Hardik Pandya, the man of the moment, has said he wants to stop being compared to India’s greatest allrounder, Kapil Dev. The India all-rounder said he just wants to be Hardik Pandya after his exploits in third England vs India Test.
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Pandya shut down his critics by taking his maiden five-wicket haul on the day of the ongoing game to put India firmly on top. It took him only 29 balls to blow away England’s middle-order as India took a 168-run lead. By the time the day ended, the lead was extended to 292 with India having seven wickets in hand. Pandya is now the second-highest wicket-taker for India with eight and has the best average in the ongoing series.
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The recent performance would surely keep his critics silent at least for some time. Ever since he arrived on the scene, he drew comparisons with the legendary Kapil Dev. But his inconsistent performances also drew widespread criticism. Last week, the former West Indies fast bowler Michael Holding had severely criticised him. In an interview with ESPNcricinfo, Holding had said that Pandya is not yet completely performing his role as an allrounder. He had also said that Pandya was “nowhere near” Kapil.
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Well, it took Pandya only a few days to prove his worth and now he wants the world to stop comparing him with Kapil Dev.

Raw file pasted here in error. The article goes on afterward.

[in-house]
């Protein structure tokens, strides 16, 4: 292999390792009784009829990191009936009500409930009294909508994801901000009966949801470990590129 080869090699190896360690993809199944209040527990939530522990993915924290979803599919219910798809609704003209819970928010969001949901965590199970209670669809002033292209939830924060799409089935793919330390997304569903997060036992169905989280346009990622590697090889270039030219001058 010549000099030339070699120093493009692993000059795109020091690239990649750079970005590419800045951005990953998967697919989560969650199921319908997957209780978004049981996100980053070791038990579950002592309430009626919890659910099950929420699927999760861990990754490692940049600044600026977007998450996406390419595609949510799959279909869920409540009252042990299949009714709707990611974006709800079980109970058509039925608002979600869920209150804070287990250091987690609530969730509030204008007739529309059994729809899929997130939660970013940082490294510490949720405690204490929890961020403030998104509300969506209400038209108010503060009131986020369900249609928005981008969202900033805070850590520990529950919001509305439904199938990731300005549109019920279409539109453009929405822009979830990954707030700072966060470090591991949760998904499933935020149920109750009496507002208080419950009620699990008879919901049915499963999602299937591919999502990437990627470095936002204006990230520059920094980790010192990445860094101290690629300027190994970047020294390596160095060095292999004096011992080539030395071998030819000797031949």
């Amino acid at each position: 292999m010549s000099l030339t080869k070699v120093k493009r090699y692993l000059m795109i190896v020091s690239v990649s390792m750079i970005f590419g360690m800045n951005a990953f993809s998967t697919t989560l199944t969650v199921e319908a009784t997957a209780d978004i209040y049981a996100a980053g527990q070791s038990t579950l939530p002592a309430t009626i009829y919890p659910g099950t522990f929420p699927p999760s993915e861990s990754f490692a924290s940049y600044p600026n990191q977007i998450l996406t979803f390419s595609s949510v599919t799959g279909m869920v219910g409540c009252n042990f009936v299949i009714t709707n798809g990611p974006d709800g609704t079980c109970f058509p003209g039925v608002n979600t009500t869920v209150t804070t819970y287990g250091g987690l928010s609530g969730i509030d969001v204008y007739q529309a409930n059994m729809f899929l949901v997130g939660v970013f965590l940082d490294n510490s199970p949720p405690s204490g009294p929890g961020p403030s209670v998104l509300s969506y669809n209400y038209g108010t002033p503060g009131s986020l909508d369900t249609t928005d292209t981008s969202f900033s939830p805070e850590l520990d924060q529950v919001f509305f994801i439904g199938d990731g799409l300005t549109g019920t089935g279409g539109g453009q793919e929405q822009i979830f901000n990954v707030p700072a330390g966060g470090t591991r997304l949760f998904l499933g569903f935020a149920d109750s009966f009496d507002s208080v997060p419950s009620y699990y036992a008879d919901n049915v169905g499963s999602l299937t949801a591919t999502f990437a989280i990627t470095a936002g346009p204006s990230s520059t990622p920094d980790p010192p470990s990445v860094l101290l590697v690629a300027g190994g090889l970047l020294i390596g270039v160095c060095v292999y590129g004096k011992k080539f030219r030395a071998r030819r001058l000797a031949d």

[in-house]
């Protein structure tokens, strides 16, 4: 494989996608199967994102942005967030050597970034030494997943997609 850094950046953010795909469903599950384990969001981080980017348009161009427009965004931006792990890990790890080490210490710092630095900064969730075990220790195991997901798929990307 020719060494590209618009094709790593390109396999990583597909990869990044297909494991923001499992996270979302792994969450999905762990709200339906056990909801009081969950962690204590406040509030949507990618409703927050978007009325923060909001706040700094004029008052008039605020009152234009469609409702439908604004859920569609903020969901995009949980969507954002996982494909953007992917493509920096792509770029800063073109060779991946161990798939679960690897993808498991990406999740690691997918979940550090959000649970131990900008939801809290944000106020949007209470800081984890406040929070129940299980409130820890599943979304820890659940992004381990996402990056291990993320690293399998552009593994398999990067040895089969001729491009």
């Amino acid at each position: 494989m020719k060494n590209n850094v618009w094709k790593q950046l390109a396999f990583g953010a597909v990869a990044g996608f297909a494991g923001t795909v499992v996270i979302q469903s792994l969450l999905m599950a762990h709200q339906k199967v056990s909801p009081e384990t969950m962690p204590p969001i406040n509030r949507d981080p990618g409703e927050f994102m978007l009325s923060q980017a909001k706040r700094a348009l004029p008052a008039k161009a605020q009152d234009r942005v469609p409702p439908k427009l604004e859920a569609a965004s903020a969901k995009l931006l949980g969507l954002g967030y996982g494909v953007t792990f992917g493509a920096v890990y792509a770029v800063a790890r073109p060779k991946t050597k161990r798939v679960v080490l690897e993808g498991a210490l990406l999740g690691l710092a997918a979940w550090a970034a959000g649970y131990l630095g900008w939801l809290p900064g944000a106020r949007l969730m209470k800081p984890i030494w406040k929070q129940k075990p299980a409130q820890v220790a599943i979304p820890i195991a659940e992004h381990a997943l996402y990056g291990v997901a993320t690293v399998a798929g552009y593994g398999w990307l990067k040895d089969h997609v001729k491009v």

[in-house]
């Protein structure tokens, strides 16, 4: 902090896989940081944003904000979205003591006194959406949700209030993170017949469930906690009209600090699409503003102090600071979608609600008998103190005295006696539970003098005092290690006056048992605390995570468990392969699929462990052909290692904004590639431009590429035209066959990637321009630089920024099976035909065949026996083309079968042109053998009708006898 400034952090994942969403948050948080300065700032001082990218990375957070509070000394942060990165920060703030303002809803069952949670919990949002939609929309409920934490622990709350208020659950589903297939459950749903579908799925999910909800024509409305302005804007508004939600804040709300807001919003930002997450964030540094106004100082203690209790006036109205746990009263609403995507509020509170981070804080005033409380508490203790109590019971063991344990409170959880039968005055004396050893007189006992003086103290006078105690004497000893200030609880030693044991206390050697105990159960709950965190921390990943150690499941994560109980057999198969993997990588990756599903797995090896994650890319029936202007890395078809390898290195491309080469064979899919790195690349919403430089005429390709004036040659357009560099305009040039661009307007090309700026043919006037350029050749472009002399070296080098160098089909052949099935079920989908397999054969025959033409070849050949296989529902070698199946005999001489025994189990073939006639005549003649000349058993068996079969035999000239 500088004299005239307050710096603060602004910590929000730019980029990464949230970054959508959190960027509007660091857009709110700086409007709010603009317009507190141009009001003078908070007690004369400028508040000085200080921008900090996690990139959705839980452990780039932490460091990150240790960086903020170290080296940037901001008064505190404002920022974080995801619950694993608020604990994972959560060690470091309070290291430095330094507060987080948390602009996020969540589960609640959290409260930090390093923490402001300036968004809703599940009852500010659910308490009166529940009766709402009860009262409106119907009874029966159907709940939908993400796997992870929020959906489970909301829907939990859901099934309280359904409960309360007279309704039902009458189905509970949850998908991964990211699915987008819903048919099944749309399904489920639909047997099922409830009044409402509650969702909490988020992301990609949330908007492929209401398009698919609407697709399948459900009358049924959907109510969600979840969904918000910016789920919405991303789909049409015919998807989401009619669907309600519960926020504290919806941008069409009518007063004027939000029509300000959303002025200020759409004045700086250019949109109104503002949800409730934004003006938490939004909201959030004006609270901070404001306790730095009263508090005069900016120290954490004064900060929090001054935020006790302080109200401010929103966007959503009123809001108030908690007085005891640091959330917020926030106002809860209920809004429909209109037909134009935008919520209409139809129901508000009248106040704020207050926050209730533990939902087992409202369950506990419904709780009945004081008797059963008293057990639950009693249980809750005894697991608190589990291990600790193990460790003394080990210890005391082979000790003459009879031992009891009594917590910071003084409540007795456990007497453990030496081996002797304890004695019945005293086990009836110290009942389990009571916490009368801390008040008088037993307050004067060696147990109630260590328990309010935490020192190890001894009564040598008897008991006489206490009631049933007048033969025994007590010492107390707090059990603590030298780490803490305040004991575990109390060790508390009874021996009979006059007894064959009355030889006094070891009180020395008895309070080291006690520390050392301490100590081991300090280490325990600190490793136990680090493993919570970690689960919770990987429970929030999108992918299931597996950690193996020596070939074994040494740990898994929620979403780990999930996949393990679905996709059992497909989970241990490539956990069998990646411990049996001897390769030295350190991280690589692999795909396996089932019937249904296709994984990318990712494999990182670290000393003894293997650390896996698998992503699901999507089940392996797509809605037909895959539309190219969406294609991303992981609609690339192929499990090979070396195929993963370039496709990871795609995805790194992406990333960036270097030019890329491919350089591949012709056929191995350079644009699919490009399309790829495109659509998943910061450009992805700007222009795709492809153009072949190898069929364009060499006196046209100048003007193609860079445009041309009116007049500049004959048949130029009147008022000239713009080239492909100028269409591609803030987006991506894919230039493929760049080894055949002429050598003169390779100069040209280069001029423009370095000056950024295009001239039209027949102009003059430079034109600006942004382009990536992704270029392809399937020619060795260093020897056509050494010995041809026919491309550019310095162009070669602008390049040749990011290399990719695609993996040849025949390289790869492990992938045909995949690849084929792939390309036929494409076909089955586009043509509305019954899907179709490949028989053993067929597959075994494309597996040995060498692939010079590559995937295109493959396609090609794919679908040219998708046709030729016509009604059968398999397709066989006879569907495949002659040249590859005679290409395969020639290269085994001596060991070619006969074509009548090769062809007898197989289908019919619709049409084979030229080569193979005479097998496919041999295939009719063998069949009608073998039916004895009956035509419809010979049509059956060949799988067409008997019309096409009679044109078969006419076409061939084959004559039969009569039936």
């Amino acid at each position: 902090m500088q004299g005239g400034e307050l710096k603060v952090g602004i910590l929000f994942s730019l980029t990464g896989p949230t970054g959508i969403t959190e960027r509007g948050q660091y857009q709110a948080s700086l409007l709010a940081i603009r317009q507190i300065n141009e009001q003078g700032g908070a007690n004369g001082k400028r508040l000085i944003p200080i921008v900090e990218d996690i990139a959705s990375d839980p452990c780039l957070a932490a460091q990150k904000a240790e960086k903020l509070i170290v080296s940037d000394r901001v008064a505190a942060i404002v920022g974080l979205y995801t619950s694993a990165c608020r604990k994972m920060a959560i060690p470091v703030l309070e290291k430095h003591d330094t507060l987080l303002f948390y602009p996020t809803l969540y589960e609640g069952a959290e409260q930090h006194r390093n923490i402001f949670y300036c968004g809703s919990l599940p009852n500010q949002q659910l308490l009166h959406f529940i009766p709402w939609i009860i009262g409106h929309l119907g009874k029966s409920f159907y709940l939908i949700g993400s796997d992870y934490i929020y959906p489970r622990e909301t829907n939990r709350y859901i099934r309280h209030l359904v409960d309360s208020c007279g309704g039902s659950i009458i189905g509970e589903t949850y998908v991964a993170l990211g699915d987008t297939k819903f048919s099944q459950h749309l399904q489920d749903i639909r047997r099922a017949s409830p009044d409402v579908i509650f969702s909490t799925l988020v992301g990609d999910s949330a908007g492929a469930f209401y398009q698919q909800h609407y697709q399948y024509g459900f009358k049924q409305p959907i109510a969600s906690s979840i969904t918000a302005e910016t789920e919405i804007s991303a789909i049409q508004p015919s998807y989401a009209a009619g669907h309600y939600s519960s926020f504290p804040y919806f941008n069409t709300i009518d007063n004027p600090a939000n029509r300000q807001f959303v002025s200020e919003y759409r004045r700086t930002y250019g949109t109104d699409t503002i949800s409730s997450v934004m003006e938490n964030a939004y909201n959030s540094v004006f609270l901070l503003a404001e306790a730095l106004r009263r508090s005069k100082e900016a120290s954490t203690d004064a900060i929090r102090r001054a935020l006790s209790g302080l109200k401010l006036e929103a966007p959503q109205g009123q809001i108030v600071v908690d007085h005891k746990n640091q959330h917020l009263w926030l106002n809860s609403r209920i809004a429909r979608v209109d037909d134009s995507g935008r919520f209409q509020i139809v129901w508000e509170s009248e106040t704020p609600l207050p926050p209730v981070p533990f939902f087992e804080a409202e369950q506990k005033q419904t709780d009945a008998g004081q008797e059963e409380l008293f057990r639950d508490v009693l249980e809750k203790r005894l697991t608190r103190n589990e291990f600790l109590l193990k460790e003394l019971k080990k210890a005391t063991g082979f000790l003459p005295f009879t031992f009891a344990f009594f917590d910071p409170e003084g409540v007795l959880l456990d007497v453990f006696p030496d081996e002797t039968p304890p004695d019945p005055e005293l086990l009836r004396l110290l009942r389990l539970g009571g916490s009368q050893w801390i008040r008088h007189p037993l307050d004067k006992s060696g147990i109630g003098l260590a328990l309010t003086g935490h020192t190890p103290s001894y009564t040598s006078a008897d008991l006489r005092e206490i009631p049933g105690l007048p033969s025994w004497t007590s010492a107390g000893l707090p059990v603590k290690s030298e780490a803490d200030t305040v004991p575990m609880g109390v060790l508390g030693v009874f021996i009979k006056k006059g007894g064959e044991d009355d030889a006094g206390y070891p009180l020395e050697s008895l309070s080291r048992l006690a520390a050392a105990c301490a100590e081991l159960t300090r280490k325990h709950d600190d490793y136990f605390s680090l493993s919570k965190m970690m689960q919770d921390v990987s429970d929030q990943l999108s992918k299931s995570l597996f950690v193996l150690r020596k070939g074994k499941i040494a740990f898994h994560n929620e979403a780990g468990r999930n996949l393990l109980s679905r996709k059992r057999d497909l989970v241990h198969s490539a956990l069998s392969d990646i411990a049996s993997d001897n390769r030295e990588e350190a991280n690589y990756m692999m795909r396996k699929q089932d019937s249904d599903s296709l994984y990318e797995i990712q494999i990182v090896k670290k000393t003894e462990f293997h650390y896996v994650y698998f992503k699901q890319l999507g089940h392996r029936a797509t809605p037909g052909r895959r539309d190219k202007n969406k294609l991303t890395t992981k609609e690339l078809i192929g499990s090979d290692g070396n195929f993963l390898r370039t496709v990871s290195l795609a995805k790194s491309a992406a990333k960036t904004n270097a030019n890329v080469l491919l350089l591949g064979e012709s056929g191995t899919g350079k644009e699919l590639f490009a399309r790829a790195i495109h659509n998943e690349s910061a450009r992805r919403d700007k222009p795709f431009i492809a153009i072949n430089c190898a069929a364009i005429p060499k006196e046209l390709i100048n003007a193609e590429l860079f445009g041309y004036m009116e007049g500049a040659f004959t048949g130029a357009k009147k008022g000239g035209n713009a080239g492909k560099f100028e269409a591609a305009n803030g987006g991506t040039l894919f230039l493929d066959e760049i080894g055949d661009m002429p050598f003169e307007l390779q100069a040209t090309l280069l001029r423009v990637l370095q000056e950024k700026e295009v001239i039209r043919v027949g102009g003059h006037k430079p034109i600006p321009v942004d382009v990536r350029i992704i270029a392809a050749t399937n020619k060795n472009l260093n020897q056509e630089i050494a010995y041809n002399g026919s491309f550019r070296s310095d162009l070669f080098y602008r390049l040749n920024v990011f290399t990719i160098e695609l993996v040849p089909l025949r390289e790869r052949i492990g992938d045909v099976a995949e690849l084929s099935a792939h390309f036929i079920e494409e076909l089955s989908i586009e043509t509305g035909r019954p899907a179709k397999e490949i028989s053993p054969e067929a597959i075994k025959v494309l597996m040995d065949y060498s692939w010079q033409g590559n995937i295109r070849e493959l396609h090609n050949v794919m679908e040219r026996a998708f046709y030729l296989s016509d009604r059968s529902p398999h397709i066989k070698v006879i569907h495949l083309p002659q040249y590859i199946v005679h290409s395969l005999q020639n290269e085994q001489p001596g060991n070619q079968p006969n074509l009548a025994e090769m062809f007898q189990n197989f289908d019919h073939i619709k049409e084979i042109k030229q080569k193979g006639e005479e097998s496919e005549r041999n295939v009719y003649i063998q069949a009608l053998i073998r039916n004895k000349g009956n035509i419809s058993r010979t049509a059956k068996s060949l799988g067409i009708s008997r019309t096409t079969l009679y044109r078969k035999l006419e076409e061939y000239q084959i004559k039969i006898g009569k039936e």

“The problem with this is you compare yes, but all of a sudden something goes wrong and they are like he is not that [Kapil Dev],” Pandya said. “I have never wanted to be Kapil Dev. Let me be Hardik Pandya. I am good at being Hardik Pandya, reached here till now, I have played 40 ODIs and now 10 Test matches being Hardik Pandya, not Kapil Dev. They are great in their era. Let me be Hardik Pandya. Stop comparing me with anyone. I will be happy if you don’t.”
Talking to former England captain Nasser Hussain on Sky Sports Pandya said he does not care what the critics think.
“For sure not. I will simply say one thing. Let’s not worry about me. I know what I am exactly doing. My team backs me. That’s what matters. And to be honest I don’t care what people say.”
He further said that the focus of the bowling group in the second session was to bowl full.
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“I tried to swing the ball and if you try to swing the ball you go little full. You tend to get driven. I am not afraid of getting driven because if the wickets come runs does not matter, he said.
Talking about his bowling strategy, he revealed that he did not want the batsmen to read him.
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“I feel that if I keep on bowling the same way they might get used to it,” he said. “So I always focus on using the crease or even the line where I am bowling because it is very important, it makes a huge difference. If I go wide and I bowl the same ball the batsman thinks it is coming in with the angle, but if goes out you get the opportunity of getting him out.”
Pandya dismissed England skipper Joe Root on the very first ball of his spell. The all-rounder, who has been coping criticism in recent times, did not look back and went on to demolish the English lineup.
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After going wicketless in his next two overs, he took as many as four in the next two. In his fourth over, he accounted for Jonny Bairstow and Chris Woakes to leave England reeling at 118 for 7. Bairstow edged one to KL Rahul at second slip while Pant took an excellent catch behind the stumps to dismiss last match’s centurion Woakes. In his fifth over, the all-rounder dismissed Adil Rashid and Stuart Broad to complete his maiden five-wicket haul in Tests.